Forty-four bilateral deals between governments and pharmaceutical companies (dominated by rich countries) were signed last year, and at least 12 have already been signed this year. Canada has ordered vaccines that could provide for more than 10 times its population–and then sought to get vaccines from COVAX as well. The U.S. has ordered vaccines equivalent to more than four times its population. Rich countries are now stockpiling vaccines that they have grabbed but are unable to distribute. Firms preferred to sell in these bilateral deals because they could charge higher prices than offered by COVAX. They typically keep secret the basic elements of the deal, including the price at which the vaccines were being provided to these governments.
This vaccine grab by rich countries meant that most of the world would get safe and approved vaccines only in 2022, and in some cases not even until 2024. In mid-January 2021, the head of the WHO noted that while 39 million vaccine doses had already been administered in the rich countries, in one poor country only 25 doses (in total) had been given, and 170 poorest countries had received no vaccines at all. He said: “I need to be blunt: the world is on the brink of a catastrophic moral failure–and the price of this failure will be paid with lives and livelihoods in the world’s poorest countries” (UN News, January 2021).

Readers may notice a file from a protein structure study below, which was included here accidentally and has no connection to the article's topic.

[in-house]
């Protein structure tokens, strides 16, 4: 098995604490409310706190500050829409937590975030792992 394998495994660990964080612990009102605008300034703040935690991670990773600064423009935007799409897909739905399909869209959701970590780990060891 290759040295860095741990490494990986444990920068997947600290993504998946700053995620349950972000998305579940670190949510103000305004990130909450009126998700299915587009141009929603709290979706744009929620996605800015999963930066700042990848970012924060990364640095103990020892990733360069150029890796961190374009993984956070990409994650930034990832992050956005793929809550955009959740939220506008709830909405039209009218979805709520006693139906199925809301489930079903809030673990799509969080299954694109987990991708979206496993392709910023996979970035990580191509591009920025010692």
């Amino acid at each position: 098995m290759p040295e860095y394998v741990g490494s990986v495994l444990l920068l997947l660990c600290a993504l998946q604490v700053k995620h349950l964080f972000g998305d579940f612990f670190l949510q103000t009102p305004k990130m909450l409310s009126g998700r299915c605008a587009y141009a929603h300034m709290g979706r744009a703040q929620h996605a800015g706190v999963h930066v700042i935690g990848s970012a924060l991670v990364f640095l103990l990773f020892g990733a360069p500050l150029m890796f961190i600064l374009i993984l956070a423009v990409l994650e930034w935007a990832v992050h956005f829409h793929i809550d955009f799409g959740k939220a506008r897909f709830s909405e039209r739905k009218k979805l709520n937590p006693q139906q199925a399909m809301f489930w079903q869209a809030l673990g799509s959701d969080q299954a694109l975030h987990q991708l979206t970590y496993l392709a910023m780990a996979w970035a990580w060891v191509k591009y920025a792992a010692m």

The unjustified protection of intellectual property
Insufficient production is an important reason for the poor and unequal distribution. Yet this scarcity is completely unnecessary and could be easily and rapidly remedied. The major factor limiting supply of approved vaccines is the persistence of patent rights that give pharmaceutical companies a monopoly on production, confining supplies to their own capacities and the few production licences they choose to issue to others.
Patents are usually seen as providing a necessary financial reward for invention/innovation, without which technological change would either not occur or be more limited. Big pharma (which has been the major lobby pushing for inclusion of intellectual property rights in the World Trade Organization (WTO) and in subsequent trade and economic partnership agreements) argues that developing new drugs requires such incentives because the costs are very high and drugs may not succeed even after years of effort.